Life in ISIS Territory: Civilian Reactions, Communication and the Free Syrian Army

This is part of a series called Life in ISIS Territory that we previously published a year ago. Through various interviews, we spoke to youth from Raqqa about what life is like. This is only one topic covered within the Life in ISIS Territory report. To learn more and to read the entire series, click here.

19-raqqa-ap

Source: independent.co.uk

Civilian Reactions:

ISIS has got some popular support, apparently. Some of our interviewees have given different opinions about it, but it seems like the number of supporters is small, and most of the recruits join for the salary. “When ISIS started, it was a small group in Raqqa, They were almost three or four Arab fighters, and ISIS supporters from Raqqa were people who got out of Saydnaya’s Muslim prison. They were the first members of ISIS in Raqqa. People who supported ISIS were people who had the fanatic thoughts and they were gathered in the same place which is Saydnaya prison in Damascus”.

Communication:

A, who has escaped with a pullman, told us that every male had to pay to cross every Syrian Army block. In addition, some ISIS militants might check your phone and see your texts. If you have said something bad about ISIS, you will be arrested. In any case, they will delete every file. Further adding to the difficulty of escape, no woman under 50 can get out. Allegedly, there is some age limit for men too, but it is not clear from the interviews we have, and it may have been introduced at some definite point, because some of our sources don’t mention it.

Was Raqqa any better under the Free Syrian Army?

The Free Syrian Army is a rebel group in Syria. It was born from a massive defection of the regular Syrian Army. It certainly appears better than Al-Nusra or other Jihadist rebels. Their troops mainly consist of Sunni Muslims, but there are also Shias, Alawites and Druzes in its ranks, and they have also allied with a mainly Christian rebel group, as well.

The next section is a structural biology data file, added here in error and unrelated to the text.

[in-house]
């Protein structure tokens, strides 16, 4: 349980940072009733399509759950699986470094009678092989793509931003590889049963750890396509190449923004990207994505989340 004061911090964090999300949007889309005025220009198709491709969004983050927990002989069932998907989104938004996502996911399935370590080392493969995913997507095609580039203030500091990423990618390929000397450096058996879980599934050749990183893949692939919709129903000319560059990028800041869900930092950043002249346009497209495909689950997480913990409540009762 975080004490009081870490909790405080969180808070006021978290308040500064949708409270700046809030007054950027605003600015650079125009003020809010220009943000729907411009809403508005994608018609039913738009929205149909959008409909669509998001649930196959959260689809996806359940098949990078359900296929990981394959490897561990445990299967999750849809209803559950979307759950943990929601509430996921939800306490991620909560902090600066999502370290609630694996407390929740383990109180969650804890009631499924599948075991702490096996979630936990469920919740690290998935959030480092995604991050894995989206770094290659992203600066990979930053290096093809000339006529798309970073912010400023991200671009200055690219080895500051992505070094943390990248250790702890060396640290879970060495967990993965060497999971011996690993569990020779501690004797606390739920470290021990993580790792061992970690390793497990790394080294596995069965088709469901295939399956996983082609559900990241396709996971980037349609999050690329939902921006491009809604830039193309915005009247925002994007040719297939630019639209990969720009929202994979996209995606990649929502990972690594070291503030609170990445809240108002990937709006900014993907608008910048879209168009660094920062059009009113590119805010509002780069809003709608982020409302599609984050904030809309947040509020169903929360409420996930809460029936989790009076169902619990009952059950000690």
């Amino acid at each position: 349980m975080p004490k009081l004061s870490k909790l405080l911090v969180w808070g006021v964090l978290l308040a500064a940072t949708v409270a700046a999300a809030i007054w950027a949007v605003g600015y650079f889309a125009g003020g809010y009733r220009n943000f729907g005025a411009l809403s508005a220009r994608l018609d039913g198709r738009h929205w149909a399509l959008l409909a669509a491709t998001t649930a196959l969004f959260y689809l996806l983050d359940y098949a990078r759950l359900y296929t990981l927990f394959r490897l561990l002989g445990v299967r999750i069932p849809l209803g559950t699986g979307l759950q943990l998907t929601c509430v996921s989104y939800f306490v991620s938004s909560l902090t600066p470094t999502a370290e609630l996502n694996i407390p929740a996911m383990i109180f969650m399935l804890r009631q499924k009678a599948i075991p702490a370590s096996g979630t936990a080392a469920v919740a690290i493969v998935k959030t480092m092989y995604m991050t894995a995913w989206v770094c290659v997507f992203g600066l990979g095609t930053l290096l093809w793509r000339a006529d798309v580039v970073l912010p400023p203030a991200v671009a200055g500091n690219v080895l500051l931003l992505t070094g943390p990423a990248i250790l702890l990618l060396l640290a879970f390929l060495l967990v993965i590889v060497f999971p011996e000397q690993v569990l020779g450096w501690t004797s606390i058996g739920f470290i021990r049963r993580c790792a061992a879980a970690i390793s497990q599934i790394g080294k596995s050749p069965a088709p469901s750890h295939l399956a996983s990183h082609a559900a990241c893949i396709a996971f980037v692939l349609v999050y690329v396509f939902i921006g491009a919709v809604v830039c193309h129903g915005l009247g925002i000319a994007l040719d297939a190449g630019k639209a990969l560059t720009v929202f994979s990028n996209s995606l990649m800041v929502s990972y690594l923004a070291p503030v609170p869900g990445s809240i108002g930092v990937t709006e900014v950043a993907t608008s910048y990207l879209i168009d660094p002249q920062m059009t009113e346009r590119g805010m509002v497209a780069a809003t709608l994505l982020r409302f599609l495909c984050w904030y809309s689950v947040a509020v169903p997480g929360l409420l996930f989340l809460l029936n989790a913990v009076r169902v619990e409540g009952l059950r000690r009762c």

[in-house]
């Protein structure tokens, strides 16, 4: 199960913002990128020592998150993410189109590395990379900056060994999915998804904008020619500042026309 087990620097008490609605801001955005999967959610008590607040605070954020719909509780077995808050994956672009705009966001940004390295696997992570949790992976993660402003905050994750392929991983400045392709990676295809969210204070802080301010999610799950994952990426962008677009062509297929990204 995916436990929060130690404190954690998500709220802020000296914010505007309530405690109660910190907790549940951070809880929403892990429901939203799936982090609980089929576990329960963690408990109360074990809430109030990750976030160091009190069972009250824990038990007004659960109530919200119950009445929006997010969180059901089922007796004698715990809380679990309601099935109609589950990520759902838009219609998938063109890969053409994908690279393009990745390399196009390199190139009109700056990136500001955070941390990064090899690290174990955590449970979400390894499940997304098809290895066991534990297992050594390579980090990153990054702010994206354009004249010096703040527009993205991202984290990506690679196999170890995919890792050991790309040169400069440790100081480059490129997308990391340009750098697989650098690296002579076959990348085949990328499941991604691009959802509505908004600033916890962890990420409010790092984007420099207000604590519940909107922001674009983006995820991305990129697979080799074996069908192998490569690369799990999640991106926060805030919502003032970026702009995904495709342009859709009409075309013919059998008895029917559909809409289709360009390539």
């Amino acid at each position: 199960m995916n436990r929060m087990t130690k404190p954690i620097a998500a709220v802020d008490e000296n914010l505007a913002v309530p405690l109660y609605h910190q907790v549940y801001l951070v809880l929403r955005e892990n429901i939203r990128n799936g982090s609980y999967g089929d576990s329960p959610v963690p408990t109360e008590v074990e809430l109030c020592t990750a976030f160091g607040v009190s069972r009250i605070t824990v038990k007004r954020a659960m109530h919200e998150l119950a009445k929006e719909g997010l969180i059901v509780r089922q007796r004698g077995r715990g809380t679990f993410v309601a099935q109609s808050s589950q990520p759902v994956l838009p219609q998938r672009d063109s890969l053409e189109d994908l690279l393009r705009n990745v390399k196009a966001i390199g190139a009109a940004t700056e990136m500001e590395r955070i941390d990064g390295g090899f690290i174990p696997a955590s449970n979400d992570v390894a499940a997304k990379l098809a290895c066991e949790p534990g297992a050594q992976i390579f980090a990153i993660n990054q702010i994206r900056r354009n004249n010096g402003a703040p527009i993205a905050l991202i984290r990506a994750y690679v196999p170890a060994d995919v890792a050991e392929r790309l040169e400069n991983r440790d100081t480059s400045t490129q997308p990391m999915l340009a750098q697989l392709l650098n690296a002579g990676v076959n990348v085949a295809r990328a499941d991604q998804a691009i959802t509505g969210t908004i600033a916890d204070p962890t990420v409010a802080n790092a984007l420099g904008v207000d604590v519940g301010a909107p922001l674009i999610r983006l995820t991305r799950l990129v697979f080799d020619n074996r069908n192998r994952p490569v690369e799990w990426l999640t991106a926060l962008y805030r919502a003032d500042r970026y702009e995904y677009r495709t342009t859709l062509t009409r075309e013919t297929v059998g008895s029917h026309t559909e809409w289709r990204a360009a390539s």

From the testimonies of our interviewees, it appears that the group, when controlling Raqqa, had carried a better administration, given free electricity and water 24 hours a day, permitted freedom of speech and reunion, and was generally better than ISIS administration. It would appear that some of our interviewees like the Free Syrian Army over the Syrian government too. However, while we were expecting a clear inclination towards Assad when asking to compare the Syrian Government and ISIS, most said that they are both equally bad.

Other unofficial interviewees, however, have given us additional information. The Free Syrian Army has apparently been cutting landline Internet in Raqqa to force people to buy Al-Thoraya, and (as we believe all armed groups do) they have stolen private property from Raqqan houses during shootouts. The sacking of private property during confronts is a major problem for civilians as to protect their belongings, they would have to stay in the crossfire.

It has also been reported to us that most students prefer to flee rebel areas to get in the regime area because it holds instruction and the basic infrastructures, those that no rebel or the Islamic State could build in a few months.

While some of our interviewees told us that Raqqa’s situation was better under FSA’s control, during a second interview conducted with A, the FSA period revealed to be unsafe, with closed schools and a lot of kidnappings and robbings. What I thought could represent a moderate and secularist group among Islamic fighters and despotic governments revealed to be a semi-criminal organization. To help determine the difference between various rebel groups, we will be furthering this investigation of how people live under FSA control through another article. Also upcoming are articles about Al-Nusra and other groups, as we think that a good way to show a rebel group’s ideology is to show how people live in the controlled territory.

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